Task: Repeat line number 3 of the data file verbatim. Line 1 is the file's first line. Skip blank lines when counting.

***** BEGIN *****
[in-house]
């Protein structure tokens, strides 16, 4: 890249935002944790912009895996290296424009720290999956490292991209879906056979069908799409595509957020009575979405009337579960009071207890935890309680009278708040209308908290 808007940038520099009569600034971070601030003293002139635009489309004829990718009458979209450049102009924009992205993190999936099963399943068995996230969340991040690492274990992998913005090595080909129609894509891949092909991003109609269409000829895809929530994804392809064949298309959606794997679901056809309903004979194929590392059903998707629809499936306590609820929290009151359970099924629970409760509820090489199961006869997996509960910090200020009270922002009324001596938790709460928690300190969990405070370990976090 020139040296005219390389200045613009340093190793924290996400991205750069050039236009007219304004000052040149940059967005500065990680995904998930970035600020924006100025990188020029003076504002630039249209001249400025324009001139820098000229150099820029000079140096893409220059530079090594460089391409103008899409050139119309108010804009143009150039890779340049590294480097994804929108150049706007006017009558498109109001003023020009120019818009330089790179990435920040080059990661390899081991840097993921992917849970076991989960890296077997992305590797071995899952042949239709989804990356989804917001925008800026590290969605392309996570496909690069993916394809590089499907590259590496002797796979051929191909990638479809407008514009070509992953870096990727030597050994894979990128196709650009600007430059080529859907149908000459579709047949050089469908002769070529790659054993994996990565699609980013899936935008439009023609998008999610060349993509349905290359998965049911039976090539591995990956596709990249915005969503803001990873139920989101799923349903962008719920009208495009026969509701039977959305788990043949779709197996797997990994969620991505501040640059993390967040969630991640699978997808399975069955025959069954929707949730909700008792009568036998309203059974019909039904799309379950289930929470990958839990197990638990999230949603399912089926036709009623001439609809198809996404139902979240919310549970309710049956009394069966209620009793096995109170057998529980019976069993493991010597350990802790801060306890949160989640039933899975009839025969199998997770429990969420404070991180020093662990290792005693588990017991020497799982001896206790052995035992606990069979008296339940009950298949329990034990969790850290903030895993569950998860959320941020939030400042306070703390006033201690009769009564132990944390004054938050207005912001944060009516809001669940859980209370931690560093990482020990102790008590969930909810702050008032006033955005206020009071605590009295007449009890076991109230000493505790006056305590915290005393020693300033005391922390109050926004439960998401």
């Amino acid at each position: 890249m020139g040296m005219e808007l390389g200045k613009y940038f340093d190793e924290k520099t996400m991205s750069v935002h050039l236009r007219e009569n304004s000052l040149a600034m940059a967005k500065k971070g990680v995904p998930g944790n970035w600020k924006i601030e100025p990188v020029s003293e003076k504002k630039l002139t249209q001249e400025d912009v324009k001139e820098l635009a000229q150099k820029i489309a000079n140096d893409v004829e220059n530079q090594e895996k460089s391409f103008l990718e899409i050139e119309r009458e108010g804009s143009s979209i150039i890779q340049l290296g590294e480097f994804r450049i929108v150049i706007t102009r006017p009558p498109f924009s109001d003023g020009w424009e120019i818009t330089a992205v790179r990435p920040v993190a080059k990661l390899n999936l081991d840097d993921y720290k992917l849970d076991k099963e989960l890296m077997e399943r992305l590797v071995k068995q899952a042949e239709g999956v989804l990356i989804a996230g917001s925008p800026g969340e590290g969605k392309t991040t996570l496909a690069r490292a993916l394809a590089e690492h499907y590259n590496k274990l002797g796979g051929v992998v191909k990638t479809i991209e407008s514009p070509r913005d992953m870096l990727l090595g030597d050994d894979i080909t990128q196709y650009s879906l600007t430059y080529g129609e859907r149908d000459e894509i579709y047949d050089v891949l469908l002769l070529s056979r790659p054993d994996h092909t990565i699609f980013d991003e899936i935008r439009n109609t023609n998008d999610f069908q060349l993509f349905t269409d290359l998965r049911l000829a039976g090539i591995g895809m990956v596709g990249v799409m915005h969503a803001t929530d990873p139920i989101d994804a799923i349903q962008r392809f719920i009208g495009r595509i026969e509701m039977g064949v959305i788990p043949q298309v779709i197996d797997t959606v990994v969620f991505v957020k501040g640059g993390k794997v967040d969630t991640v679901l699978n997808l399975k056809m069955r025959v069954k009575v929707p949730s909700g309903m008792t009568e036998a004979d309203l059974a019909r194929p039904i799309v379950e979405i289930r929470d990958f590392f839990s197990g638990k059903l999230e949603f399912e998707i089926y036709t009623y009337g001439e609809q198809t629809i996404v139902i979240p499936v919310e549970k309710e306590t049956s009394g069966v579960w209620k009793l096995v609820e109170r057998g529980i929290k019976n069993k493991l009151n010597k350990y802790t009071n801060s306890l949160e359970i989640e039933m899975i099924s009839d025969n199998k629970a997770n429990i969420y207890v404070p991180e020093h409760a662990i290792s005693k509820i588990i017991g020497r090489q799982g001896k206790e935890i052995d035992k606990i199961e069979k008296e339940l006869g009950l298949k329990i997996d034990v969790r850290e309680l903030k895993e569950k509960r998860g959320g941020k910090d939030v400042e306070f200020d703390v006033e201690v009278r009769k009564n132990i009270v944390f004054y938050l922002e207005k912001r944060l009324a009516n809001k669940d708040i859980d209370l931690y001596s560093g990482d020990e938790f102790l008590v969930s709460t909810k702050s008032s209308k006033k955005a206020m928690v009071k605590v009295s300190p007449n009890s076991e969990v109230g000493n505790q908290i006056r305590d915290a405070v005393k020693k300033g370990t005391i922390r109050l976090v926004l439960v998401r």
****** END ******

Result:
């Amino acid at each position: 890249m020139g040296m005219e808007l390389g200045k613009y940038f340093d190793e924290k520099t996400m991205s750069v935002h050039l236009r007219e009569n304004s000052l040149a600034m940059a967005k500065k971070g990680v995904p998930g944790n970035w600020k924006i601030e100025p990188v020029s003293e003076k504002k630039l002139t249209q001249e400025d912009v324009k001139e820098l635009a000229q150099k820029i489309a000079n140096d893409v004829e220059n530079q090594e895996k460089s391409f103008l990718e899409i050139e119309r009458e108010g804009s143009s979209i150039i890779q340049l290296g590294e480097f994804r450049i929108v150049i706007t102009r006017p009558p498109f924009s109001d003023g020009w424009e120019i818009t330089a992205v790179r990435p920040v993190a080059k990661l390899n999936l081991d840097d993921y720290k992917l849970d076991k099963e989960l890296m077997e399943r992305l590797v071995k068995q899952a042949e239709g999956v989804l990356i989804a996230g917001s925008p800026g969340e590290g969605k392309t991040t996570l496909a690069r490292a993916l394809a590089e690492h499907y590259n590496k274990l002797g796979g051929v992998v191909k990638t479809i991209e407008s514009p070509r913005d992953m870096l990727l090595g030597d050994d894979i080909t990128q196709y650009s879906l600007t430059y080529g129609e859907r149908d000459e894509i579709y047949d050089v891949l469908l002769l070529s056979r790659p054993d994996h092909t990565i699609f980013d991003e899936i935008r439009n109609t023609n998008d999610f069908q060349l993509f349905t269409d290359l998965r049911l000829a039976g090539i591995g895809m990956v596709g990249v799409m915005h969503a803001t929530d990873p139920i989101d994804a799923i349903q962008r392809f719920i009208g495009r595509i026969e509701m039977g064949v959305i788990p043949q298309v779709i197996d797997t959606v990994v969620f991505v957020k501040g640059g993390k794997v967040d969630t991640v679901l699978n997808l399975k056809m069955r025959v069954k009575v929707p949730s909700g309903m008792t009568e036998a004979d309203l059974a019909r194929p039904i799309v379950e979405i289930r929470d990958f590392f839990s197990g638990k059903l999230e949603f399912e998707i089926y036709t009623y009337g001439e609809q198809t629809i996404v139902i979240p499936v919310e549970k309710e306590t049956s009394g069966v579960w209620k009793l096995v609820e109170r057998g529980i929290k019976n069993k493991l009151n010597k350990y802790t009071n801060s306890l949160e359970i989640e039933m899975i099924s009839d025969n199998k629970a997770n429990i969420y207890v404070p991180e020093h409760a662990i290792s005693k509820i588990i017991g020497r090489q799982g001896k206790e935890i052995d035992k606990i199961e069979k008296e339940l006869g009950l298949k329990i997996d034990v969790r850290e309680l903030k895993e569950k509960r998860g959320g941020k910090d939030v400042e306070f200020d703390v006033e201690v009278r009769k009564n132990i009270v944390f004054y938050l922002e207005k912001r944060l009324a009516n809001k669940d708040i859980d209370l931690y001596s560093g990482d020990e938790f102790l008590v969930s709460t909810k702050s008032s209308k006033k955005a206020m928690v009071k605590v009295s300190p007449n009890s076991e969990v109230g000493n505790q908290i006056r305590d915290a405070v005393k020693k300033g370990t005391i922390r109050l976090v926004l439960v998401r």